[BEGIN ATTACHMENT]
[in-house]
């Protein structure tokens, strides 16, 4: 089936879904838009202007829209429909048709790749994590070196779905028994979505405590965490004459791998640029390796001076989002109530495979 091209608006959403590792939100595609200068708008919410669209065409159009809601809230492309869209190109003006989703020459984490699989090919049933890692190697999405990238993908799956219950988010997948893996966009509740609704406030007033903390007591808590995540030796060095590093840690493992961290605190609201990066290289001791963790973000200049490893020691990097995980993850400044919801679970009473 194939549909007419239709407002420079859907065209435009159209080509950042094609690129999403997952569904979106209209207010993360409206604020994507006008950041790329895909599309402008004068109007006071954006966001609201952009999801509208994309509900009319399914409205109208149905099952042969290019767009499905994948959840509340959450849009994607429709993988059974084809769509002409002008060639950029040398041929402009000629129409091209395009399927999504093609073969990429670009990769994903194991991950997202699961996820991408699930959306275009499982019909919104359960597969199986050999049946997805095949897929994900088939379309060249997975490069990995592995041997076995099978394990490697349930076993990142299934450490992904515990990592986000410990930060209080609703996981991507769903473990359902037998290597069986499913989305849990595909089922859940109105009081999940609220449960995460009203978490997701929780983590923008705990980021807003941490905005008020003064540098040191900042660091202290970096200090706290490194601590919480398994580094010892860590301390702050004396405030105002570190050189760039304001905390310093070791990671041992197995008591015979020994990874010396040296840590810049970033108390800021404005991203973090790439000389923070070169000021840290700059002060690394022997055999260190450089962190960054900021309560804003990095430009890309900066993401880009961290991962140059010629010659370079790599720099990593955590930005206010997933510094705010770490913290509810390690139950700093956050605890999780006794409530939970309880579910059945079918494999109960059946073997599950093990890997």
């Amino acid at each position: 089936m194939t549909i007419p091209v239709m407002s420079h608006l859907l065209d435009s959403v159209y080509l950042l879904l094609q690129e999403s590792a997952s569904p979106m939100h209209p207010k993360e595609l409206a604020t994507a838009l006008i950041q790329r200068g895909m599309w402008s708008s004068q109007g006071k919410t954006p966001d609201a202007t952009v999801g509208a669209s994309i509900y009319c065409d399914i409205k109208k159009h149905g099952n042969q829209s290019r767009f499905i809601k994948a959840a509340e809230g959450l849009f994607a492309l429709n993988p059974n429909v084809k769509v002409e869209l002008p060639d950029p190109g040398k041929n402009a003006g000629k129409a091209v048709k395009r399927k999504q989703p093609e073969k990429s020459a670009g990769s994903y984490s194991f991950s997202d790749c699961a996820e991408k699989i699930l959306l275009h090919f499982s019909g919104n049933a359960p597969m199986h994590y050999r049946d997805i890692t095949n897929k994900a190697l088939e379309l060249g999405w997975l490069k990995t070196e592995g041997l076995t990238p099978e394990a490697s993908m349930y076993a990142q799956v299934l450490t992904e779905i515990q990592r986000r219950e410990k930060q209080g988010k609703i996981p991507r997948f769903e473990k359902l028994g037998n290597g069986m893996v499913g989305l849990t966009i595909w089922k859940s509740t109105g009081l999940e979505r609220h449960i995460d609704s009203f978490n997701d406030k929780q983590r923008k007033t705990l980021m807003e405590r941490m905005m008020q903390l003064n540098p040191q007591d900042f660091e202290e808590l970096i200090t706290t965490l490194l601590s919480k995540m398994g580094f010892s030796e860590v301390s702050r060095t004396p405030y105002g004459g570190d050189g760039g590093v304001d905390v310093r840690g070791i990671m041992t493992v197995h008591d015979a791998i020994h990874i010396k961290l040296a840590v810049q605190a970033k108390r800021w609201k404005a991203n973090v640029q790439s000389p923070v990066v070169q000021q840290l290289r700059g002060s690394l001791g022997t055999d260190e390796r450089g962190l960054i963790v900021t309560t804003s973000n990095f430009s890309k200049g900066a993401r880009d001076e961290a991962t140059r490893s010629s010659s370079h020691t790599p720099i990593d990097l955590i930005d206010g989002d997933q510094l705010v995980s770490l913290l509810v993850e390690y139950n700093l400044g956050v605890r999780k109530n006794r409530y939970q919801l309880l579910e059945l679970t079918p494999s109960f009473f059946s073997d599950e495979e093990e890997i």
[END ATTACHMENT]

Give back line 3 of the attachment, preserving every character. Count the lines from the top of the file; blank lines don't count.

């Amino acid at each position: 089936m194939t549909i007419p091209v239709m407002s420079h608006l859907l065209d435009s959403v159209y080509l950042l879904l094609q690129e999403s590792a997952s569904p979106m939100h209209p207010k993360e595609l409206a604020t994507a838009l006008i950041q790329r200068g895909m599309w402008s708008s004068q109007g006071k919410t954006p966001d609201a202007t952009v999801g509208a669209s994309i509900y009319c065409d399914i409205k109208k159009h149905g099952n042969q829209s290019r767009f499905i809601k994948a959840a509340e809230g959450l849009f994607a492309l429709n993988p059974n429909v084809k769509v002409e869209l002008p060639d950029p190109g040398k041929n402009a003006g000629k129409a091209v048709k395009r399927k999504q989703p093609e073969k990429s020459a670009g990769s994903y984490s194991f991950s997202d790749c699961a996820e991408k699989i699930l959306l275009h090919f499982s019909g919104n049933a359960p597969m199986h994590y050999r049946d997805i890692t095949n897929k994900a190697l088939e379309l060249g999405w997975l490069k990995t070196e592995g041997l076995t990238p099978e394990a490697s993908m349930y076993a990142q799956v299934l450490t992904e779905i515990q990592r986000r219950e410990k930060q209080g988010k609703i996981p991507r997948f769903e473990k359902l028994g037998n290597g069986m893996v499913g989305l849990t966009i595909w089922k859940s509740t109105g009081l999940e979505r609220h449960i995460d609704s009203f978490n997701d406030k929780q983590r923008k007033t705990l980021m807003e405590r941490m905005m008020q903390l003064n540098p040191q007591d900042f660091e202290e808590l970096i200090t706290t965490l490194l601590s919480k995540m398994g580094f010892s030796e860590v301390s702050r060095t004396p405030y105002g004459g570190d050189g760039g590093v304001d905390v310093r840690g070791i990671m041992t493992v197995h008591d015979a791998i020994h990874i010396k961290l040296a840590v810049q605190a970033k108390r800021w609201k404005a991203n973090v640029q790439s000389p923070v990066v070169q000021q840290l290289r700059g002060s690394l001791g022997t055999d260190e390796r450089g962190l960054i963790v900021t309560t804003s973000n990095f430009s890309k200049g900066a993401r880009d001076e961290a991962t140059r490893s010629s010659s370079h020691t790599p720099i990593d990097l955590i930005d206010g989002d997933q510094l705010v995980s770490l913290l509810v993850e390690y139950n700093l400044g956050v605890r999780k109530n006794r409530y939970q919801l309880l579910e059945l679970t079918p494999s109960f009473f059946s073997d599950e495979e093990e890997i």